Sunday, July 19, 2009

July 5 Sermon Notes


Boy Scouts. Remember sitting at Camp AP Hill outside Washington at the 1994 National Jamboree with scouts from all over the country, listening to Lee Greenwood sing. I remember the sitting there, with 40000 scouts with lighters in the air, as 3 F-15s buzzed the concert ampitheater, a deafening roar that you never forget.

The Bible is unabashedly doting on David, who is our subject for this summer series, yet it also tells the truth. (even when the lectionary does not)

Reading between the lines today, we find that David seemed to have given the order to kill all the blind and lame people in Zion simply because his detractors said that “even the blind and the lame would rise up against you.”

Last week, we missed the David story, but it was the classic story of killing the messenger.

Honest about our faults. Don’t chalk them up to “un-American revisionist history.”

Just read David McCullough’s A Path Between the Seas about the creation of the Panama canal. Surprised me to learn (even though I remember doing a 6th grade term paper on Panama) that basically Panama exists because the American gov’t didn’t want to pay more money for the land to Columbia than we had at first agreed. So, we financed a revolution.

Don’t get snowed by the blindly patriotic version of our Nation’s history and heritage. We have a lot to be proud about, but that doesn’t mean we should whitewash the truth.

The Bible sets the template for a people keeping track of the negative and positive things they have done. This is a good guard against falling pray to the idolatry of nationalism.

Our nation was built on the back of atrocities as well as heroics. It makes me sick to hear the phrase, “My country, right or wrong.” It makes me sick because it is a forfeiture of democracy. “My country, right or wrong” is what those who live in a dictatorship must say, so why should I, living in a free country, stoop to such a base form of allegiance.

The scriptures are clear about what makes a country great. It isn’t the grand achievements. It’s not the canals and the skyscrapers and the military might. It’s not the economic prowess, that we now clearly see is a house built on sand anyway. What makes a country great is how that country treats the poorest and weakest and most desperate.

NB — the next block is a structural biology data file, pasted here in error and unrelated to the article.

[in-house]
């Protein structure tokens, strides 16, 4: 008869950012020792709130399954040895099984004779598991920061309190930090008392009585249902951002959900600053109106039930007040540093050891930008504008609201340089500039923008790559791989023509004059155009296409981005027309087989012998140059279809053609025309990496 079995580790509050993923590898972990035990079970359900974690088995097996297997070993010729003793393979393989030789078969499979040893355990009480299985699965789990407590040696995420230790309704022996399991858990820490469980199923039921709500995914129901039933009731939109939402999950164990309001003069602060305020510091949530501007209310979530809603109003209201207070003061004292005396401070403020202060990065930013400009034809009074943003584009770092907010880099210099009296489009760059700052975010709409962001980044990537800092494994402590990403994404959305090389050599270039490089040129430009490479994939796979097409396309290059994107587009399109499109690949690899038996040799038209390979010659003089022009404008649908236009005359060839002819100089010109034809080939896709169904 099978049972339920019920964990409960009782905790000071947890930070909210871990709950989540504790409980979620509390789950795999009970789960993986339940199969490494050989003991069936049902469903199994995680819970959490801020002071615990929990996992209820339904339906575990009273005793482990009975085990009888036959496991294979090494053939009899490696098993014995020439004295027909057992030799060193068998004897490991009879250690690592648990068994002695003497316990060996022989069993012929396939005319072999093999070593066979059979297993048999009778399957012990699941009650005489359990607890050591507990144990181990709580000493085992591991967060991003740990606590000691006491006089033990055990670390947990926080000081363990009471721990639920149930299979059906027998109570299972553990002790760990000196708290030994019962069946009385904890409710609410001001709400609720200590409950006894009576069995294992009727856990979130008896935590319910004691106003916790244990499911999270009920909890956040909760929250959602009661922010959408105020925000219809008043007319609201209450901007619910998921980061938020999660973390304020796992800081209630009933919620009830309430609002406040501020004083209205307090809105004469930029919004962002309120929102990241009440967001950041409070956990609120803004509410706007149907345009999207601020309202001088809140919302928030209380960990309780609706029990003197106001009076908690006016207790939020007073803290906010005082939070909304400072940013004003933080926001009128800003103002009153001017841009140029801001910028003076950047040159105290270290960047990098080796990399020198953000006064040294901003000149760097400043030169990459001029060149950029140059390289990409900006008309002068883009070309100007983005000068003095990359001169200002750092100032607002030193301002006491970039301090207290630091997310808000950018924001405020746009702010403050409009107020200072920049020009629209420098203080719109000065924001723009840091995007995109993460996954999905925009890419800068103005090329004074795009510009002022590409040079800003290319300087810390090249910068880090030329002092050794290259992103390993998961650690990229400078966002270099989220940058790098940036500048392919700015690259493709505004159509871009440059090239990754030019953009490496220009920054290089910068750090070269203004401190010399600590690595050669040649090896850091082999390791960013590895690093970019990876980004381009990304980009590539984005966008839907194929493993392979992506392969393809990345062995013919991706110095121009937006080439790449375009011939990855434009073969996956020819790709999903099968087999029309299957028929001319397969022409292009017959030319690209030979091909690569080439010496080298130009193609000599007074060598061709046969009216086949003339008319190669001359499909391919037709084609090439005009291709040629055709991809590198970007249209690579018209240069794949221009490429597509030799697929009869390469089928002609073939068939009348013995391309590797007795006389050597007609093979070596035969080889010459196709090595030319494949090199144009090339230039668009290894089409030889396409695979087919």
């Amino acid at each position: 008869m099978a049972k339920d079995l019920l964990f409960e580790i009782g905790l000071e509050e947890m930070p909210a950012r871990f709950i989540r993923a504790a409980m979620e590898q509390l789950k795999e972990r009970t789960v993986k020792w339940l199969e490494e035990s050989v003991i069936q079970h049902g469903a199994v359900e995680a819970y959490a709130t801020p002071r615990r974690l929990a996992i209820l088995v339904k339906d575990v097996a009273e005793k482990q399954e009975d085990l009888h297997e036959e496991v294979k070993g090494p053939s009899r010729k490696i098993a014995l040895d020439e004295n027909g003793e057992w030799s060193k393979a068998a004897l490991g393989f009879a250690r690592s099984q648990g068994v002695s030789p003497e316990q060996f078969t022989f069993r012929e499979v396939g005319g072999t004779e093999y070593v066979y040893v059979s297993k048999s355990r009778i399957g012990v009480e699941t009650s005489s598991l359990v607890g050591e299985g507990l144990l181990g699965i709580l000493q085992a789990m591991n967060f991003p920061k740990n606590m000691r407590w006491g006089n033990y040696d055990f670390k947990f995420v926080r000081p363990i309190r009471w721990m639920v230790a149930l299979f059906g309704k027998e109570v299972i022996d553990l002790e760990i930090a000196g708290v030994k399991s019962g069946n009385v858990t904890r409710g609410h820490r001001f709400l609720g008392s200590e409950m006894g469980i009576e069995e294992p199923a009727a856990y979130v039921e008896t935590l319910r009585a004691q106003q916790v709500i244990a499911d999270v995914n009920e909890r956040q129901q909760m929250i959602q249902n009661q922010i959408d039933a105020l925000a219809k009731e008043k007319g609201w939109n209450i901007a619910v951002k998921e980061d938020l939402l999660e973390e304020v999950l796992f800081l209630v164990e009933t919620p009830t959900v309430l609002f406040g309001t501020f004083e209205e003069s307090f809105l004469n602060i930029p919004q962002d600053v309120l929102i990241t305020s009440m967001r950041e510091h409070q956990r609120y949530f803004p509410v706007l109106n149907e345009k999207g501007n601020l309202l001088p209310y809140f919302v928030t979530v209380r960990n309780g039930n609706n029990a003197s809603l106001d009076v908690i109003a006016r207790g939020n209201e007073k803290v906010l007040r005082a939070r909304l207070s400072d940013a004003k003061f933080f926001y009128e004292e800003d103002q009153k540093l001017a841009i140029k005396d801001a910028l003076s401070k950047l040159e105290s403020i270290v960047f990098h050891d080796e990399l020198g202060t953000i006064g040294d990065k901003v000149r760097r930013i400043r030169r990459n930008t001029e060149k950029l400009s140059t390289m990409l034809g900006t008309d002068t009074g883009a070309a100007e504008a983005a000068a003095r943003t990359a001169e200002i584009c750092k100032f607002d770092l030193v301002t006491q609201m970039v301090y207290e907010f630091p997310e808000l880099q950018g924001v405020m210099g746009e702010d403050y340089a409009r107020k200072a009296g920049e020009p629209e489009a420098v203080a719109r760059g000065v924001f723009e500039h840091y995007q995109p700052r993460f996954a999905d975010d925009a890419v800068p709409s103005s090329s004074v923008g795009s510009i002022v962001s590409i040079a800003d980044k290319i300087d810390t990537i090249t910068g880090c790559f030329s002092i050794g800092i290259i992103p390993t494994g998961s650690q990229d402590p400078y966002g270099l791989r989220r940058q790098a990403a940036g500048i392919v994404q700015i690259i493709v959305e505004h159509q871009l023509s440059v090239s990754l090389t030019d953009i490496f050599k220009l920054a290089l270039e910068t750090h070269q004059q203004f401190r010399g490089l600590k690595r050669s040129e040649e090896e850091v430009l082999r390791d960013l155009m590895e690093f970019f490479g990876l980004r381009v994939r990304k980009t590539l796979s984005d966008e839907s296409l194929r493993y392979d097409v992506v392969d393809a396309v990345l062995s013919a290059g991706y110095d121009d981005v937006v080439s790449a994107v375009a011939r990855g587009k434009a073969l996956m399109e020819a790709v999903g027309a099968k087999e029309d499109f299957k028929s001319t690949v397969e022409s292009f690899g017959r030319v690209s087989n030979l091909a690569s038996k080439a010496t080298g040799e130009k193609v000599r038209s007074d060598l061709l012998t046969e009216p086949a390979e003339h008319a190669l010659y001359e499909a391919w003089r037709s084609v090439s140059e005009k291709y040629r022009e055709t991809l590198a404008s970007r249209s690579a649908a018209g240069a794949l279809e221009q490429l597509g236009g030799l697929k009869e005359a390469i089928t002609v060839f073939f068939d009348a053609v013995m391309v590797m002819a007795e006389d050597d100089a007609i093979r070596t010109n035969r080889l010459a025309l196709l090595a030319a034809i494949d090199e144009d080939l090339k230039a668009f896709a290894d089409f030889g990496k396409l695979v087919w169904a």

Listen to the Psalm again. This is David’s song about his hopes for his son, Solomon. What is it that he repeats over and over again?

For he will deliver the needy who cry out,
the afflicted who have no one to help.

13 He will take pity on the weak and the needy
and save the needy from death.

14 He will rescue them from oppression and violence,
for precious is their blood in his sight.

This is what the Lord loved about David—because he was once the left out and forgotten, he would include the left out remember the forgotten. He prayed that his son would continue in this way.

Because this was and is the way of the Lord. "He has shown you, O man, what is good; And what does the LORD require of you But to do justly, To love mercy, And to walk humbly with your God?" (NKJV)

The beginnings of Jerusalem as the City of David are not it’s destiny. Just because we are honest about our roots, just because we have eyes open to our foibles, doesn’t mean we have to wallow in them. We are called to greatness. We are called to bear the image of God.

John sees the city of Jerusalem descending from the clouds in the book of Revelation. He describes God’s voice saying, “See, the home of God is among mortals.
He will dwell with them;
they will be his peoples,
and God himself will be with them;
he will wipe every tear from their eyes.
Death will be no more;
mourning and crying and pain will be no more,
for the first things have passed away.’


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